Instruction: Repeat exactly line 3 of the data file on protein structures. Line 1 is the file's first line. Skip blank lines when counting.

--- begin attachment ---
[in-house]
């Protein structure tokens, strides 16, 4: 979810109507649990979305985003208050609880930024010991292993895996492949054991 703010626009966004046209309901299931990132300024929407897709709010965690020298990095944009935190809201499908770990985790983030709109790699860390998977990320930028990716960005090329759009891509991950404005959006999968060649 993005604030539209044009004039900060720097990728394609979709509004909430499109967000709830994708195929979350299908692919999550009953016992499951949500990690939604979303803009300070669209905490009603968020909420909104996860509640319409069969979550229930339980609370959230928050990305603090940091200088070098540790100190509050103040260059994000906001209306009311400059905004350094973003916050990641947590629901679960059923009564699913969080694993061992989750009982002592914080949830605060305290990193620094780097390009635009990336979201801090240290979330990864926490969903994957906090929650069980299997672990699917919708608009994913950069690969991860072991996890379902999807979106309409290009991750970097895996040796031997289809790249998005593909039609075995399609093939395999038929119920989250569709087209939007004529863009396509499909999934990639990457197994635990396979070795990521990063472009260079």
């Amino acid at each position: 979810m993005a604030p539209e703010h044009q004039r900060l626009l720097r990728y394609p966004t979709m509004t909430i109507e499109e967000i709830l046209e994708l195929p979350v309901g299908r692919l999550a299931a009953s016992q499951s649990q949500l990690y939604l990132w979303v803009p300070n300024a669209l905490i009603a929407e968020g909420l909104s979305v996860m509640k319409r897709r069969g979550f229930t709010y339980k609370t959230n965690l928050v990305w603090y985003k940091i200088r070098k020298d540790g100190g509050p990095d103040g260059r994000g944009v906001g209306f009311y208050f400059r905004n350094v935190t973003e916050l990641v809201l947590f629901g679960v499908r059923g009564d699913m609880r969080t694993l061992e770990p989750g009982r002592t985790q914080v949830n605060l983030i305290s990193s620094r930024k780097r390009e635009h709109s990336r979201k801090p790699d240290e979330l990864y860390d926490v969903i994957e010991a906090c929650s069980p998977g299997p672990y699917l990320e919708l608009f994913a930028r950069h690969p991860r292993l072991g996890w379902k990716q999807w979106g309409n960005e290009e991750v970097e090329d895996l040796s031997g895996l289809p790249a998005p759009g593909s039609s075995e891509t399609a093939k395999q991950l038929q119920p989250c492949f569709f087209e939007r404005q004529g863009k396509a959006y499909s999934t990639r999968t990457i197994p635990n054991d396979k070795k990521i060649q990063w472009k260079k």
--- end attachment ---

């Amino acid at each position: 979810m993005a604030p539209e703010h044009q004039r900060l626009l720097r990728y394609p966004t979709m509004t909430i109507e499109e967000i709830l046209e994708l195929p979350v309901g299908r692919l999550a299931a009953s016992q499951s649990q949500l990690y939604l990132w979303v803009p300070n300024a669209l905490i009603a929407e968020g909420l909104s979305v996860m509640k319409r897709r069969g979550f229930t709010y339980k609370t959230n965690l928050v990305w603090y985003k940091i200088r070098k020298d540790g100190g509050p990095d103040g260059r994000g944009v906001g209306f009311y208050f400059r905004n350094v935190t973003e916050l990641v809201l947590f629901g679960v499908r059923g009564d699913m609880r969080t694993l061992e770990p989750g009982r002592t985790q914080v949830n605060l983030i305290s990193s620094r930024k780097r390009e635009h709109s990336r979201k801090p790699d240290e979330l990864y860390d926490v969903i994957e010991a906090c929650s069980p998977g299997p672990y699917l990320e919708l608009f994913a930028r950069h690969p991860r292993l072991g996890w379902k990716q999807w979106g309409n960005e290009e991750v970097e090329d895996l040796s031997g895996l289809p790249a998005p759009g593909s039609s075995e891509t399609a093939k395999q991950l038929q119920p989250c492949f569709f087209e939007r404005q004529g863009k396509a959006y499909s999934t990639r999968t990457i197994p635990n054991d396979k070795k990521i060649q990063w472009k260079k």